I had gone the wrong way at a fork I don’t remember ever seeing and was in some sort of alternate trail hell. Eventually a guy behind me yelled up at me and asked if I was interested in being off the trail with another person because he wasn’t sure where he was either. WHY YES I AM. Feeling lost alone sucks. The only positive was that this trail went along the rim of the mountain, so we had a spectacular view the entire time we were climbing.
We finally crawled our way to the top of Mount Tallac and enjoyed the view at almost 10,000 feet.
It was cold and windy, and I felt like I was going to vomit from the fear of stumbling right off the edge, so I ate my sandwich and moved down to more stable ground quickly. I only managed to rest for about 15 minutes because I was so cold and the sun was way too bright up there. I was also starting to worry about time. Most people seemed to note that the ten mile hike was about a six hour round trip for them. I had already gone six miles according to my Garmin and it took me four hours just to get up the damn thing. So, I found the correct trail, and got a move on. The proper trail was a much better experience.
Look at how you can actually see a trail!
When I got back down to the rock slide, I quickly realized that traversing down it was going to be an actual shitshow. Since it was later in the day, a lot of the soft snow had melted into icy mush and there were a lot more people making their way up. Also, going down SUCKS. I don’t know what I would have done without the poles because it was straight up terrifying. I saw a lot of people falling and I still don’t know how I made it.
It was hard to see because the sun was so bright and was reflecting off patches of snow, and I didn’t think I would ever get to the bottom. It was also at this point that I realized that I was super sunburned on my neck and one side of my face. I wore a hat and sunscreen (which I reapplied several times), but it clearly wasn’t enough. So, that was a fun surprise. Once I made it to the bottom, my legs felt like Jell-O and I essentially just shook and stumbled the last few miles back to the car. BLESS HIKING POLES.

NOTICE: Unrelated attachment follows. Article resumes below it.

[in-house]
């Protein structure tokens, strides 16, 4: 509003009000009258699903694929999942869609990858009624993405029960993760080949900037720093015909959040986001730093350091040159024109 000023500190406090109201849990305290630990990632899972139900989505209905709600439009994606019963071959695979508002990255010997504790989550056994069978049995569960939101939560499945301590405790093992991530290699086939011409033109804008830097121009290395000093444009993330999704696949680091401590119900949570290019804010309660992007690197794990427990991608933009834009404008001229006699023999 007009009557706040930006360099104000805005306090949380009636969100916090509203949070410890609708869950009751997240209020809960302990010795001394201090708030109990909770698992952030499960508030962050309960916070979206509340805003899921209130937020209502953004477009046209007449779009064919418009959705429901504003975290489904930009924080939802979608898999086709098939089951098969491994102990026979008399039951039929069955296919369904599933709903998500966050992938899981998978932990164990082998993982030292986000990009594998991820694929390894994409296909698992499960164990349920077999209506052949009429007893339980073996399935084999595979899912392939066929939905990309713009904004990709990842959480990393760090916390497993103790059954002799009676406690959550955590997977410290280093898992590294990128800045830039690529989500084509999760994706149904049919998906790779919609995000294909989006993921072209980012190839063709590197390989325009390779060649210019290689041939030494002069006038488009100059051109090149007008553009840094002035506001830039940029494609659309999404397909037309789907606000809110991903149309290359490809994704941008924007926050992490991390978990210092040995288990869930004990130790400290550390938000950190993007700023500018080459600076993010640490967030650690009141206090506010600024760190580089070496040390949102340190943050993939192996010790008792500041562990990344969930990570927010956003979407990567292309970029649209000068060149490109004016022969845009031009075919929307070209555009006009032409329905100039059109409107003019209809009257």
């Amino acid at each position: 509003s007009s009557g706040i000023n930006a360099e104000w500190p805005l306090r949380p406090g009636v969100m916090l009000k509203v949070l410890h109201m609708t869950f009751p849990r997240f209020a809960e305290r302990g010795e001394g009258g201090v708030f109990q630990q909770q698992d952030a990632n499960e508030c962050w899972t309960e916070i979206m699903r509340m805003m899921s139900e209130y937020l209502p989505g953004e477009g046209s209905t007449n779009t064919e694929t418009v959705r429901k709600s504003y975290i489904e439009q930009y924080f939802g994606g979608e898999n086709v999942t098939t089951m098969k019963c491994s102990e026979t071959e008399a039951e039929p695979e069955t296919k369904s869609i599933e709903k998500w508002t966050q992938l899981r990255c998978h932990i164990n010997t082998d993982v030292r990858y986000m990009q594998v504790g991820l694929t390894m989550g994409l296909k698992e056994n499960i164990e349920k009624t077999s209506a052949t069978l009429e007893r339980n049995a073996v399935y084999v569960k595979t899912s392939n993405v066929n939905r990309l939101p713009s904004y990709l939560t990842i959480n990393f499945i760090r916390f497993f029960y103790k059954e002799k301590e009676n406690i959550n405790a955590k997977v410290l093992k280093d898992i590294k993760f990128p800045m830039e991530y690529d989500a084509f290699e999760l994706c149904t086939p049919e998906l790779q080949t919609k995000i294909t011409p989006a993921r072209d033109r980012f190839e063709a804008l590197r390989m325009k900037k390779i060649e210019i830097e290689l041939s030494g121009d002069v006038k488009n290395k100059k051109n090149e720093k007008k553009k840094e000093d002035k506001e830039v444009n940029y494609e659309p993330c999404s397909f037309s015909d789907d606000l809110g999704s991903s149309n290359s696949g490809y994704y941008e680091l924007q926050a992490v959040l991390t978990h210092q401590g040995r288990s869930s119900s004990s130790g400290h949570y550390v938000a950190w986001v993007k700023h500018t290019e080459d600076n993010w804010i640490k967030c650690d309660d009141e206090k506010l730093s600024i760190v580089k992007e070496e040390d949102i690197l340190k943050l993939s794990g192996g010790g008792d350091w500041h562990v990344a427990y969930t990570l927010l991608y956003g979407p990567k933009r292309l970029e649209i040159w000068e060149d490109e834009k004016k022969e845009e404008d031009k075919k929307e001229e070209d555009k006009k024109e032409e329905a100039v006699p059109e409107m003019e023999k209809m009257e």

Look at colorful grove of Aspens down there!
It took me about five hours to come back down and my Garmin and FitBit both said I went just about 12.5 miles in total. I don’t know how that is possible on a 10 mile trail. The alternate trail I ended up on doesn’t look like it was that much extra, so who knows. I wanted to do this trail as a litmus test for a more challenging hike I hope to do in a few weeks in Yosemite (weather permitting). I survived it, but my legs feel broken. It was a total of 3,418 feet in elevation gain and the other trail is 4,101 and is five more miles in length, so I may not be ready for that at this point in time. We will see how quickly I forget the pain and misery of the field of rocks.
Overall, it was unbelievably gorgeous and completely worth it. I would absolutely hike it again, but not after it had snowed. I got home on Saturday evening and proceeded to sleep for the next 13 hours. Being indoorsy is so much less work.